Michael Crichton has created a medical drama that chronicles life and death in a Chicago hospital emergency room. Each episode tells the tale of another day in the ER, from the exciting to the mundane, and the joyous to the heart-rending. Frenetic pacing, interwoven plot lines, and emotional rollercoastering is used to attempt to accurately depict the stressful environment found there. This show even portrays the plight of medical students in their quest to become physicians. Written by
Tad Dibbern <DIBBERN_D@a1.mscf.upenn.edu>
None of the doctors or nurses performs CPR correctly, but if done with straight arms and enough force to make a difference, it can (and often does) break the patient's ribs. Obviously it's better to go without a factually accurate portrayal of the procedure than to injure the actors in the name of realism. See more »
Dr. Kerry Weaver:
[complaining about her tardy staff]
It's five after seven, is there some kind of natural disaster that I'm unaware of? An earthquake or half of Chicago's been swallowed up by a giant sinkhole?
See more »
As an 10 year devotee of ER, I can't agree with some of the posters. The first years of a show are often its best, that is true. Yes, I miss Dr. Greene something fierce, as I do George Clooney and Juliana Margulies. But for me, ER is still a compelling, emotional show, filled with good acting, great characters, drama, humor, a fast pace and lots of layers. It remains an interactive, nail-biting show. I look forward to each episode and the journey of each character. At a time of reality shows dominating the ratings, ER remains in the top ten, as it should.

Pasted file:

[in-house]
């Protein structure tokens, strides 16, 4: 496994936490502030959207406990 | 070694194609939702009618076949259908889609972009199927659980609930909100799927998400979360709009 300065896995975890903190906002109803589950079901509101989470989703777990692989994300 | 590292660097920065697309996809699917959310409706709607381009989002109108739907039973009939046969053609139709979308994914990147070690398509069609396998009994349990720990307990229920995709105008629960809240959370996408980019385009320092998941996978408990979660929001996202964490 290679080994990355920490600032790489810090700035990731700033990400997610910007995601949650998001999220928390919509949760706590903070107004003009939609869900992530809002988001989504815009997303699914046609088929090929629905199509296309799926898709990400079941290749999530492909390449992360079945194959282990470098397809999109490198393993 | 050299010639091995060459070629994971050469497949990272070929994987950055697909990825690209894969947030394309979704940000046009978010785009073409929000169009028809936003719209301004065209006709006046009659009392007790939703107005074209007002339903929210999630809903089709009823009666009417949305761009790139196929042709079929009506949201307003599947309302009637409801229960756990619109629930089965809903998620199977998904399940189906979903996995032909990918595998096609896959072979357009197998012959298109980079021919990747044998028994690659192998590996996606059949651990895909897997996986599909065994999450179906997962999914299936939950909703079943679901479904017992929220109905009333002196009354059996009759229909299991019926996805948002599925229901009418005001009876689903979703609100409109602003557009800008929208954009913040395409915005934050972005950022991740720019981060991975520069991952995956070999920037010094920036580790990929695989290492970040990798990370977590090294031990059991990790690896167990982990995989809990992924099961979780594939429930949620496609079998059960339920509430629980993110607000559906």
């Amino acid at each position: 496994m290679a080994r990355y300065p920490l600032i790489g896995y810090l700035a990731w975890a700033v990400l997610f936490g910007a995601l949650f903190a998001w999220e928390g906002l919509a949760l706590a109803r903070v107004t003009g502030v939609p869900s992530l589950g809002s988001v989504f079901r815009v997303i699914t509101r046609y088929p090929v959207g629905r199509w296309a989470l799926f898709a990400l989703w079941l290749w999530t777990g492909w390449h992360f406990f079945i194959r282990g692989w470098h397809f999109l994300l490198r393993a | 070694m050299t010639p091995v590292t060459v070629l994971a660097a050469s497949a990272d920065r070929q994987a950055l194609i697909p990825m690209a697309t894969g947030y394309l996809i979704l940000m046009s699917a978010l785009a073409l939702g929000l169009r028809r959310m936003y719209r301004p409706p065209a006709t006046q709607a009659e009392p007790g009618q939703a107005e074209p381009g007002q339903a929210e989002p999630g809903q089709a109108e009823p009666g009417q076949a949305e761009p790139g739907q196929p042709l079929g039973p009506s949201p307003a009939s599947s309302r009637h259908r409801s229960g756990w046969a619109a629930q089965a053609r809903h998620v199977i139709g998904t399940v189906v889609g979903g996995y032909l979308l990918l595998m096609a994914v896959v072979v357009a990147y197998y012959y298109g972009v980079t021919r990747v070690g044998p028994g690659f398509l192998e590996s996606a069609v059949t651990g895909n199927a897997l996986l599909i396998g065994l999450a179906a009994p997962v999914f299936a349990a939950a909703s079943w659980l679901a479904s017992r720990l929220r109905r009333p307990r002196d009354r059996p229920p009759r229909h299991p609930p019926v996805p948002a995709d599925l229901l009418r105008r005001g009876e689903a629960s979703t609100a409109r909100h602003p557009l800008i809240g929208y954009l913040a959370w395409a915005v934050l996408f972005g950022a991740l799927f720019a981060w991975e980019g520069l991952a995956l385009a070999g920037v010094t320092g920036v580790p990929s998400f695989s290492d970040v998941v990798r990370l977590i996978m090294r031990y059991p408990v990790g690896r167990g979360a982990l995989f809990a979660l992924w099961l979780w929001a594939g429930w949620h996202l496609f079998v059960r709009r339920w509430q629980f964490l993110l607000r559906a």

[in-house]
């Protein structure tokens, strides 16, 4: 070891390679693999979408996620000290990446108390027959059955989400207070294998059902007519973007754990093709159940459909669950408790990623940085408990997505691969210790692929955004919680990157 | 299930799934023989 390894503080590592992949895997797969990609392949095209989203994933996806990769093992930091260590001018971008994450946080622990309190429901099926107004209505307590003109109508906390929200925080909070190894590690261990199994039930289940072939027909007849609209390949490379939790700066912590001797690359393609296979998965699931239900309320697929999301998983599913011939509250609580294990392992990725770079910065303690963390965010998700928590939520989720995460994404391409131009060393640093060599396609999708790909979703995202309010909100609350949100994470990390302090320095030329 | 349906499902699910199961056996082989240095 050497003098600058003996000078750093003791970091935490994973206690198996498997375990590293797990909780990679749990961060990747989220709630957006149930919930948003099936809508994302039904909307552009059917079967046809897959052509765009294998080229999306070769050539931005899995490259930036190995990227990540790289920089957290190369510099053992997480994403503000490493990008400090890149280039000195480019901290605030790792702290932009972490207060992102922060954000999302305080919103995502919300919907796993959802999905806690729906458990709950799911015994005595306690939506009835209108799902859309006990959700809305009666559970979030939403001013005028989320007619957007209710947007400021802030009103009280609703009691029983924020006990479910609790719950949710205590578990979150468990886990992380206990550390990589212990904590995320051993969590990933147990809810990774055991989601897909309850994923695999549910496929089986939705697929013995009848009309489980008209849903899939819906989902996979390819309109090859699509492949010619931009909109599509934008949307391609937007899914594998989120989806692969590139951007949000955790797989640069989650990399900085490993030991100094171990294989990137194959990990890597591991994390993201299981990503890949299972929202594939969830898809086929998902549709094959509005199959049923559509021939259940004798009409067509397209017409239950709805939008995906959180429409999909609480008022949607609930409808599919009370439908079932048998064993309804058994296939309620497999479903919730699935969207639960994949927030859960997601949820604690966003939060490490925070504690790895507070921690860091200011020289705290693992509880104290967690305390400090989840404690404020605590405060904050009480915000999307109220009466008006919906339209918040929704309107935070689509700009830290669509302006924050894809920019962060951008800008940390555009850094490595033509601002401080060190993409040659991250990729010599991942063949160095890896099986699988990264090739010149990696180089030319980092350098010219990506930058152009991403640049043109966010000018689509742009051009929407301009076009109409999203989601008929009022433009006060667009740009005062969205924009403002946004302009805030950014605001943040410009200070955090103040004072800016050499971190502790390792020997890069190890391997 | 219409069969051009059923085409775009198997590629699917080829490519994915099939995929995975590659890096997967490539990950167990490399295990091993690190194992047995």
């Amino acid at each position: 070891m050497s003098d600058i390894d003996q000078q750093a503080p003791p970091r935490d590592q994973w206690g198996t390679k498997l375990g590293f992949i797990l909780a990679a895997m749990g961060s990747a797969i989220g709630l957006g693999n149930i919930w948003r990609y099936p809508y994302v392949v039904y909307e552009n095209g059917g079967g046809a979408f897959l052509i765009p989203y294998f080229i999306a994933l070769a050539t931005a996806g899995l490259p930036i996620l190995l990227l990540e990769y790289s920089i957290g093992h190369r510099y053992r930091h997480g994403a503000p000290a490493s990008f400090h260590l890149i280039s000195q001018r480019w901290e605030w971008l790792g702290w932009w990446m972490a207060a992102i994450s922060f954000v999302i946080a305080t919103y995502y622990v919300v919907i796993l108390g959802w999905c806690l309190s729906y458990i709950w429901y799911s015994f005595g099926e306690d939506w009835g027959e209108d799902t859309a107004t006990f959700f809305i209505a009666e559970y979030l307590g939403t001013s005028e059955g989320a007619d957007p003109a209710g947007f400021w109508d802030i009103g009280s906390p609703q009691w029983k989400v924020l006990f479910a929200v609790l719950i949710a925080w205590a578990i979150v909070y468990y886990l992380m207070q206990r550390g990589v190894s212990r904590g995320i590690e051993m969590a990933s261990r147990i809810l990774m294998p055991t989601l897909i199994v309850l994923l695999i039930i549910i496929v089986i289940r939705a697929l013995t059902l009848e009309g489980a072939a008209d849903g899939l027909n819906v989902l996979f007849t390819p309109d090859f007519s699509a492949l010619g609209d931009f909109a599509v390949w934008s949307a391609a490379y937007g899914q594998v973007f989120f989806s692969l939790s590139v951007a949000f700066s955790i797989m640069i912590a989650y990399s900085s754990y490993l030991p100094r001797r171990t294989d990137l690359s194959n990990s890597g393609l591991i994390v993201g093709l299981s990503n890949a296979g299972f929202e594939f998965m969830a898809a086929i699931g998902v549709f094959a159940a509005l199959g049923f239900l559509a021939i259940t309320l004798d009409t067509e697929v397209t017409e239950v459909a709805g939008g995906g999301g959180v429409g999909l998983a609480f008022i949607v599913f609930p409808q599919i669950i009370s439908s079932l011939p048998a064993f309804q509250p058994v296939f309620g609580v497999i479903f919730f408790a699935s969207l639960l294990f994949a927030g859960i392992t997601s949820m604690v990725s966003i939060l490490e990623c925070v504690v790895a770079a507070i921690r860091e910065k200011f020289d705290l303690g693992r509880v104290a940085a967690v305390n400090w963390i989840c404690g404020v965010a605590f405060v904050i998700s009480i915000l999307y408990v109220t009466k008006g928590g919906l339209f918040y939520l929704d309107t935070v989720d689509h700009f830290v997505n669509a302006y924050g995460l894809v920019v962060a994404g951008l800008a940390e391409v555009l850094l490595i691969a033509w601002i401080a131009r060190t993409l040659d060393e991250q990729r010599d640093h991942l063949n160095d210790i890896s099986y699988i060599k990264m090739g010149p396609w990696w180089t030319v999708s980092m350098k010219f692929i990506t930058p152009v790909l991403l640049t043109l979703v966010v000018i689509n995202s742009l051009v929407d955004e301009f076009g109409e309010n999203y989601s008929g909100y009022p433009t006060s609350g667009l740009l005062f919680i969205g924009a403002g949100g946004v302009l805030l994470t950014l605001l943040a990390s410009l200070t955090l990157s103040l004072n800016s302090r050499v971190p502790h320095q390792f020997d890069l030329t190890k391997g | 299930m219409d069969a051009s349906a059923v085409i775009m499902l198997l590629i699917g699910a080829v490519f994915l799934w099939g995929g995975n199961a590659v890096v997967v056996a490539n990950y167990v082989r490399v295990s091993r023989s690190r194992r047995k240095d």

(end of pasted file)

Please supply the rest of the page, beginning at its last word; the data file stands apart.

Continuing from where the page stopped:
The personnel change is to be expected, but most long-running shows experience that. I don't have the connection with some of the newer people as I did with the earlier actors. But hey, I still miss Chris Noth on Law & Order, too.
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